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Little Dorrit

7. The Child of the Marshalsea
The baby whose first draught of air had been tinctured with Doctor Haggage's
brandy, was handed down among the generations of collegians, like the tradition
of their common parent. In the earlier stages of her existence, she was handed
down in a literal and prosaic sense; it being almost a part of the entrance footing
of every new collegian to nurse the child who had been born in the college.
'By rights,' remarked the turnkey when she was first shown to him, 'I ought to be
her godfather.'
The debtor irresolutely thought of it for a minute, and said, 'Perhaps you wouldn't
object to really being her godfather?'
'Oh! _I_ don't object,' replied the turnkey, 'if you don't.'
Thus it came to pass that she was christened one Sunday afternoon, when the
turnkey, being relieved, was off the lock; and that the turnkey went up to the font
of Saint George's Church, and promised and vowed and renounced on her
behalf, as he himself related when he came back, 'like a good 'un.'
This invested the turnkey with a new proprietary share in the child, over and
above his former official one. When she began to walk and talk, he became fond
of her; bought a little arm-chair and stood it by the high fender of the lodge fire-
place; liked to have her company when he was on the lock; and used to bribe her
with cheap toys to come and talk to him. The child, for her part, soon grew so
fond of the turnkey that she would come climbing up the lodge-steps of her own
accord at all hours of the day. When she fell asleep in the little armchair by the
high fender, the turnkey would cover her with his pocket-handkerchief; and when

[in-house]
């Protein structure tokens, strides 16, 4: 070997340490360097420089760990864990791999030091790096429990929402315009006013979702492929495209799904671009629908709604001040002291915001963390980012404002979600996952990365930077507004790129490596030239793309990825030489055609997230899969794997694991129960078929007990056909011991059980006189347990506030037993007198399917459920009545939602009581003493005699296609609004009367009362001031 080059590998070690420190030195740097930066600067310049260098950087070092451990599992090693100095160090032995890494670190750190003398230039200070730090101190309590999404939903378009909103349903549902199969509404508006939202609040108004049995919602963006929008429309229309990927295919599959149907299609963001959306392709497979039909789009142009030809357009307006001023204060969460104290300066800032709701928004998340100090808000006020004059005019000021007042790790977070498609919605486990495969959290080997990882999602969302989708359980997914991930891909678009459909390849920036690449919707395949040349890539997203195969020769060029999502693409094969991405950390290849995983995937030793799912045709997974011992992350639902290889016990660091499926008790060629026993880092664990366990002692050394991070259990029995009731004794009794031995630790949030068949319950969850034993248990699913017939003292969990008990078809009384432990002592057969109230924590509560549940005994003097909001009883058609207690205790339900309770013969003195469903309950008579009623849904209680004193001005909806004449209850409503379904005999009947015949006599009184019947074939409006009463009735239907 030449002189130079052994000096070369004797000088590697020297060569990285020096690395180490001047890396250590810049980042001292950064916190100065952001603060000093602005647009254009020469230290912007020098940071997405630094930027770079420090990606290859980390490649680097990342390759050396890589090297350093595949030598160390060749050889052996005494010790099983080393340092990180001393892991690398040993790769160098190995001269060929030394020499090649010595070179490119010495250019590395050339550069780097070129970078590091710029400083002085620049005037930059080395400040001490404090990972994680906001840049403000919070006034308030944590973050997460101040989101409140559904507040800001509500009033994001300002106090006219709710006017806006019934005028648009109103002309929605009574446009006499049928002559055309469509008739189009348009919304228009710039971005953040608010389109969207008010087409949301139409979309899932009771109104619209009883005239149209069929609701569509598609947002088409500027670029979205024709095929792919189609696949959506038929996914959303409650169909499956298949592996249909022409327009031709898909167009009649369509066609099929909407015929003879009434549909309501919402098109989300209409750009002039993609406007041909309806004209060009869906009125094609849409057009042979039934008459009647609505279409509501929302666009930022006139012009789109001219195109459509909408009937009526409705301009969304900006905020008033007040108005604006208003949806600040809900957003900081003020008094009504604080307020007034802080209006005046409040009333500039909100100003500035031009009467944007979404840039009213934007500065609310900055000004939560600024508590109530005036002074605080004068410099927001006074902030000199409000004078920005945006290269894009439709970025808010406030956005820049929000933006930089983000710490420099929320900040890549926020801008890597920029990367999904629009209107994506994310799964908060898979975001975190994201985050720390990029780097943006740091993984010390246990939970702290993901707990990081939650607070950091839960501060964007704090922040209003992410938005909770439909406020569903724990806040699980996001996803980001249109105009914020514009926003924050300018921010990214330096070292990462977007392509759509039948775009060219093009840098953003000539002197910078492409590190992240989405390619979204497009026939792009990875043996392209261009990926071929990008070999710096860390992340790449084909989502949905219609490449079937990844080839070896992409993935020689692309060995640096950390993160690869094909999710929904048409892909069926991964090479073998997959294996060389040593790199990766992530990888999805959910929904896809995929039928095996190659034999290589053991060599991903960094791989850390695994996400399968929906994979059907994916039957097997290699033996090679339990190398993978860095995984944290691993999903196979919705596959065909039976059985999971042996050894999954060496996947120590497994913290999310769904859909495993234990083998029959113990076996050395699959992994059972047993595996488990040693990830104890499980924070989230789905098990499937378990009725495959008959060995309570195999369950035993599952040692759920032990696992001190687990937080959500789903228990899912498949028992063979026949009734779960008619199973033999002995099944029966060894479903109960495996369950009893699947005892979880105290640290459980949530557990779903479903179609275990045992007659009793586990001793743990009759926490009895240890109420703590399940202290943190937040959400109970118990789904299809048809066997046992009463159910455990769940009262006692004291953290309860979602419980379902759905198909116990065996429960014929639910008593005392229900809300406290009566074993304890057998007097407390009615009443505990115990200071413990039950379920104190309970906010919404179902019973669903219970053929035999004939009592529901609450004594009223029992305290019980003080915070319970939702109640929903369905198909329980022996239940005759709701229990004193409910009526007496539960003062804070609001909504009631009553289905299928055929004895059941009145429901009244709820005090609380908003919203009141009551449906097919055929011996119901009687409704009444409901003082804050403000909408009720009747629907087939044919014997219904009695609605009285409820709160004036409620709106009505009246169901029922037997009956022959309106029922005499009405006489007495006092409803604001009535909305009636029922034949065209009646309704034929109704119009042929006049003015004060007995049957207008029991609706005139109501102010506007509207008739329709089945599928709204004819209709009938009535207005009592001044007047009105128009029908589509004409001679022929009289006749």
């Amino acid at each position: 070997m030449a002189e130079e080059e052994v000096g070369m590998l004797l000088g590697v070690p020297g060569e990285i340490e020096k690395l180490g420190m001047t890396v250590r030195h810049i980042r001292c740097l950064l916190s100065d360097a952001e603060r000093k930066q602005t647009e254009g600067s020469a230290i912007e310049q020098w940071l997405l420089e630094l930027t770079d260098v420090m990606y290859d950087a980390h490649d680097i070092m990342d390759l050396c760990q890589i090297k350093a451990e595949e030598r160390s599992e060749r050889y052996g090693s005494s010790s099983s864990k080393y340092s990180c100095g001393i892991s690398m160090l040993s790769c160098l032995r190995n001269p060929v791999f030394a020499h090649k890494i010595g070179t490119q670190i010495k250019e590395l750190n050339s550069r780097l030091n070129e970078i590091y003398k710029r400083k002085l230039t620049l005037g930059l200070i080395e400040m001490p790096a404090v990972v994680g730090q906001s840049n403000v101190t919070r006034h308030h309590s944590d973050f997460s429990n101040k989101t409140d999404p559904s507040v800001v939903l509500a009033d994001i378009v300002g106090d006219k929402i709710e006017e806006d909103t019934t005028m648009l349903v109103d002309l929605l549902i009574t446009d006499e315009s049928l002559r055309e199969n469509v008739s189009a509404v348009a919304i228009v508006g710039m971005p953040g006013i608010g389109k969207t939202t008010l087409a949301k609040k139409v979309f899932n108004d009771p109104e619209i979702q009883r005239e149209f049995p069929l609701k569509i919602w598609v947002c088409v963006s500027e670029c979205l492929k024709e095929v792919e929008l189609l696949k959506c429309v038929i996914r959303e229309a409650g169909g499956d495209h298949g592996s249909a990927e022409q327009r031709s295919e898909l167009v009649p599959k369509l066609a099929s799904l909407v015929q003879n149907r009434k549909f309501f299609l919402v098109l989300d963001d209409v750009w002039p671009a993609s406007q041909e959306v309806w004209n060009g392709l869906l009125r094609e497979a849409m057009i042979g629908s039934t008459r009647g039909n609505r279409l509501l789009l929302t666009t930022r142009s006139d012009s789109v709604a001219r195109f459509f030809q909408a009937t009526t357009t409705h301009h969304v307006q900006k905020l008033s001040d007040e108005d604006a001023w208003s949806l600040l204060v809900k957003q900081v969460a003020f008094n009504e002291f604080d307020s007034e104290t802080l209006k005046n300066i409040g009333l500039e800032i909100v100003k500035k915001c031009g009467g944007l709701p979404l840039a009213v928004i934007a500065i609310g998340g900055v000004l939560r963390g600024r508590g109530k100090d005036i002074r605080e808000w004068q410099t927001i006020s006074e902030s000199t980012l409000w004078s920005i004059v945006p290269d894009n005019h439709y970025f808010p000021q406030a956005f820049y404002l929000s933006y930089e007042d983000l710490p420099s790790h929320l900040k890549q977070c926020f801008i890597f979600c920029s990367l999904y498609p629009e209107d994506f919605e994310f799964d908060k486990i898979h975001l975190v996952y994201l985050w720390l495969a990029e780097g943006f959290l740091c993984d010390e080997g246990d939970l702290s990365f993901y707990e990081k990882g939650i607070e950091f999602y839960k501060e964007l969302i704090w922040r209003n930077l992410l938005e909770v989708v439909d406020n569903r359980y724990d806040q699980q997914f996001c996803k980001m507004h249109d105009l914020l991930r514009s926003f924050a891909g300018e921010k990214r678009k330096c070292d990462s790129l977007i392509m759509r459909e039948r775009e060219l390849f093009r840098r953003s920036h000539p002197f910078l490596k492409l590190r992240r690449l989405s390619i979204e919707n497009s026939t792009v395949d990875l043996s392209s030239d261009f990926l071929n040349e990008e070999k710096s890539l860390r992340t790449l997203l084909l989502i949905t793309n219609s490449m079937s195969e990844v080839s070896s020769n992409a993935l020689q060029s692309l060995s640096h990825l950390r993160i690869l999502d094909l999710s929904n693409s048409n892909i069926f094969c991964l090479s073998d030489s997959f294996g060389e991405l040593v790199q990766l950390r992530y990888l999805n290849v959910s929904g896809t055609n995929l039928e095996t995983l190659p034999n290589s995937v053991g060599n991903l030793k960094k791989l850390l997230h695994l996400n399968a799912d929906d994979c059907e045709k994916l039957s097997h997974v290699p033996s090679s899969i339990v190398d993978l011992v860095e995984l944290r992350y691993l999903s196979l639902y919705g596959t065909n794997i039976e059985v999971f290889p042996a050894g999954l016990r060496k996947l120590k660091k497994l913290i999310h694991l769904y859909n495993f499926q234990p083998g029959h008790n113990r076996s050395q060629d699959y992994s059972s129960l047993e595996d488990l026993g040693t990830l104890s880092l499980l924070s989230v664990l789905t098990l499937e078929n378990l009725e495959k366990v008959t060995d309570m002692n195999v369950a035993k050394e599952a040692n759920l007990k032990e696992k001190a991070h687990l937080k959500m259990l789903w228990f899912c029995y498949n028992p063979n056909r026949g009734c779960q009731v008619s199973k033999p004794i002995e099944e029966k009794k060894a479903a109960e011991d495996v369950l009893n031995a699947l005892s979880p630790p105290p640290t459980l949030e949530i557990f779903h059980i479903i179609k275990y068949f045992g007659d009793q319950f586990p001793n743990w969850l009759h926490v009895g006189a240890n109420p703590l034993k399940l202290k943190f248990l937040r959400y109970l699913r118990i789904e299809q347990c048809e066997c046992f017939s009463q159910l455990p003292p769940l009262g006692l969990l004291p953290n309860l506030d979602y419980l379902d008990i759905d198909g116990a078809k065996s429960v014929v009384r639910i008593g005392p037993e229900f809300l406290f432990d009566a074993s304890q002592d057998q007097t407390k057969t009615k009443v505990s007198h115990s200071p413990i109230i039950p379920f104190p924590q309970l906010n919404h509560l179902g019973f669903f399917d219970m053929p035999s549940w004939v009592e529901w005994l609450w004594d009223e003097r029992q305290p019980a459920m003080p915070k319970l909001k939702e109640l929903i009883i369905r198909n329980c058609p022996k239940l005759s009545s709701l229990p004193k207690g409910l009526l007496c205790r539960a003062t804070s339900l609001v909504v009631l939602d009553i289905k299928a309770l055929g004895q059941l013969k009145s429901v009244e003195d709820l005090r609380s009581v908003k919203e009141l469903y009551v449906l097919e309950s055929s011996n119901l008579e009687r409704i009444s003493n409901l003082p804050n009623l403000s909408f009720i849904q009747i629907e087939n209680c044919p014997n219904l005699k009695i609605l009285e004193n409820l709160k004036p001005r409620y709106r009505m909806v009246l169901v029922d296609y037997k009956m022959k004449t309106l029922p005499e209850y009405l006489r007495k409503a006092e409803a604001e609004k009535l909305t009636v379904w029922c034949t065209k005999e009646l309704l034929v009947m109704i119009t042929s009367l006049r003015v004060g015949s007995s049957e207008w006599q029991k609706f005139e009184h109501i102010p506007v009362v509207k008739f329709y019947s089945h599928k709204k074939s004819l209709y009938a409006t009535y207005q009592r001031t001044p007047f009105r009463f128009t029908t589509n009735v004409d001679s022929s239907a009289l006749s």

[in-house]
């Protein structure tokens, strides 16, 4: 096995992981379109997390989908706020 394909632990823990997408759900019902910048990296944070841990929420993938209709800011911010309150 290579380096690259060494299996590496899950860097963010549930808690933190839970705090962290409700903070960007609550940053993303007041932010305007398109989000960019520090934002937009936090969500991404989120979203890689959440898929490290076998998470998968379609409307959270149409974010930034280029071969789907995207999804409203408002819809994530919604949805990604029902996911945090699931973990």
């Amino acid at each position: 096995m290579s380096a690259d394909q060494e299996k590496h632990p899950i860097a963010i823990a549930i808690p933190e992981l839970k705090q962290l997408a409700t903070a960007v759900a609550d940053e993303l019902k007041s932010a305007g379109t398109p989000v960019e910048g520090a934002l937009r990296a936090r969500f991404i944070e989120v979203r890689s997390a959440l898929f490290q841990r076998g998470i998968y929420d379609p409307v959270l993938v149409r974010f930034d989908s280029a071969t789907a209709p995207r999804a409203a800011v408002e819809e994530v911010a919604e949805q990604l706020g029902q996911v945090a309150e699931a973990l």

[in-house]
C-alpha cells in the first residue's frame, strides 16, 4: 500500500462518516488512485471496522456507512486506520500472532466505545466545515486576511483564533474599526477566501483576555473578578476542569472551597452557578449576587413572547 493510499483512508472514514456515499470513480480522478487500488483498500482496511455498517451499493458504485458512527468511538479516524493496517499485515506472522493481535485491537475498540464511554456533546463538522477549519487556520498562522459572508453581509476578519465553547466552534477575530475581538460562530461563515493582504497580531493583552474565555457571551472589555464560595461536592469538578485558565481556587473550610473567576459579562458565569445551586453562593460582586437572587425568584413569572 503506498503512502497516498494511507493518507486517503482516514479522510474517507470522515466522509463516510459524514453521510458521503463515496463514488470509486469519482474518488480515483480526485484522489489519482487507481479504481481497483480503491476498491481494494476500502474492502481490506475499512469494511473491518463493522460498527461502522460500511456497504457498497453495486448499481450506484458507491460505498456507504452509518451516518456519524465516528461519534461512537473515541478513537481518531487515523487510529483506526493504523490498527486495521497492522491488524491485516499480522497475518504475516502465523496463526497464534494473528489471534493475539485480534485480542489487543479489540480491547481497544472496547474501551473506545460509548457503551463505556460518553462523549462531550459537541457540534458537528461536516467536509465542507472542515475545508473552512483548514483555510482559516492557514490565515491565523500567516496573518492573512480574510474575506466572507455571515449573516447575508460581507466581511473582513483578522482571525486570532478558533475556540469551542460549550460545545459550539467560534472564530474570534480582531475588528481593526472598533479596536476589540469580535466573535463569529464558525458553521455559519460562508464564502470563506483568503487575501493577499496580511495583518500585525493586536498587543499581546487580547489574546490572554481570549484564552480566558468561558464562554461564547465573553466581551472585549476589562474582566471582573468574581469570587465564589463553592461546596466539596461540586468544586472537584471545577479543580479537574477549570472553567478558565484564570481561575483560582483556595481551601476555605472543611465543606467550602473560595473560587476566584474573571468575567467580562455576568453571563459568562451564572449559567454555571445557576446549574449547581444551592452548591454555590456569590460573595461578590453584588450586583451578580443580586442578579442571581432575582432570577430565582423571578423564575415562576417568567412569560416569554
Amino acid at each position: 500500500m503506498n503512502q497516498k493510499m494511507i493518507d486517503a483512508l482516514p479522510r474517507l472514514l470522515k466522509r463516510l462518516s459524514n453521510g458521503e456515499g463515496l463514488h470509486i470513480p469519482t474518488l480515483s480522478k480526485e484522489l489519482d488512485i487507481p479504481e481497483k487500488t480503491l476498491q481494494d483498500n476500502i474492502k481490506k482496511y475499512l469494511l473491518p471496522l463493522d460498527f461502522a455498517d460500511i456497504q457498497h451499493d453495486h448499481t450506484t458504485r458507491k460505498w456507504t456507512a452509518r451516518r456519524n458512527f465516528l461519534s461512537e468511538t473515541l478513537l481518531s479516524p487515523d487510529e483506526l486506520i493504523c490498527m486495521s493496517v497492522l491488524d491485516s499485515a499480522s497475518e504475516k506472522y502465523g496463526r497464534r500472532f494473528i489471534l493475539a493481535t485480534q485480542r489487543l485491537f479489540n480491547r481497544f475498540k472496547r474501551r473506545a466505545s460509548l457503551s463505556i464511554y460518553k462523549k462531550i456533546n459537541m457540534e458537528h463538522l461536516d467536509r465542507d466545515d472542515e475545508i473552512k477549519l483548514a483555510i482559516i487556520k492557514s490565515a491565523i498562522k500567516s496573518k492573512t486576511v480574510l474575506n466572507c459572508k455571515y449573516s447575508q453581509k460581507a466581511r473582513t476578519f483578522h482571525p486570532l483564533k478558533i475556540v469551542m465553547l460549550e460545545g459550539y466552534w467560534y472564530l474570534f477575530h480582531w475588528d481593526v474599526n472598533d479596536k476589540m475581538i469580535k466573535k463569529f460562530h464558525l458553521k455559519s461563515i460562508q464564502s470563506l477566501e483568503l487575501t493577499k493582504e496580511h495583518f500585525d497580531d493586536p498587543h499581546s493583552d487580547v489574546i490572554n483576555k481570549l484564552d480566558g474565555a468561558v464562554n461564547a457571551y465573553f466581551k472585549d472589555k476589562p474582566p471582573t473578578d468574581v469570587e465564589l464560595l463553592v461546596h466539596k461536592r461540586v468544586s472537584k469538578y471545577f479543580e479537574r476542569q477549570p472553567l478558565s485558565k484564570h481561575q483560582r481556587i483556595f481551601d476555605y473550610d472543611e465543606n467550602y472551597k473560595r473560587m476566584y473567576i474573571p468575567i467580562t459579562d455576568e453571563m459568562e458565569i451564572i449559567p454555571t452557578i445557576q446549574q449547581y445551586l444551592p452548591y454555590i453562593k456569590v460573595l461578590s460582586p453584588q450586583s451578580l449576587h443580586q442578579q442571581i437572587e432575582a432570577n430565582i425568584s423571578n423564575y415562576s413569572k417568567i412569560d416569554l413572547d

she sat in it dressing and undressing a doll which soon came to be unlike dolls
on the other side of the lock, and to bear a horrible family resemblance to Mrs
Bangham--he would contemplate her from the top of his stool with exceeding
gentleness. Witnessing these things, the collegians would express an opinion
that the turnkey, who was a bachelor, had been cut out by nature for a family
man. But the turnkey thanked them, and said, 'No, on the whole it was enough to
see other people's children there.' At what period of her early life the little
creature began to perceive that it was not the habit of all the world to live locked
up in narrow yards surrounded by high walls with spikes at the top, would be a
difficult question to settle. But she was a very, very little creature indeed, when
she had somehow gained the knowledge that her clasp of her father's hand was
to be always loosened at the door which the great key opened; and that while her
own light steps were free to pass beyond it, his feet must never cross that line. A
pitiful and plaintive look, with which she had begun to regard him when she was
still extremely young, was perhaps a part of this discovery.
With a pitiful and plaintive look for everything, indeed, but with something in it for
only him that was like protection, this Child of the Marshalsea and the child of the
Father of the Marshalsea, sat by her friend the turnkey in the lodge, kept the
family room, or wandered about the prison-yard, for the first eight years of her
life. With a pitiful and plaintive look for her wayward sister; for her idle brother; for
the high blank walls; for the faded crowd they shut in; for the games of the prison
 
 
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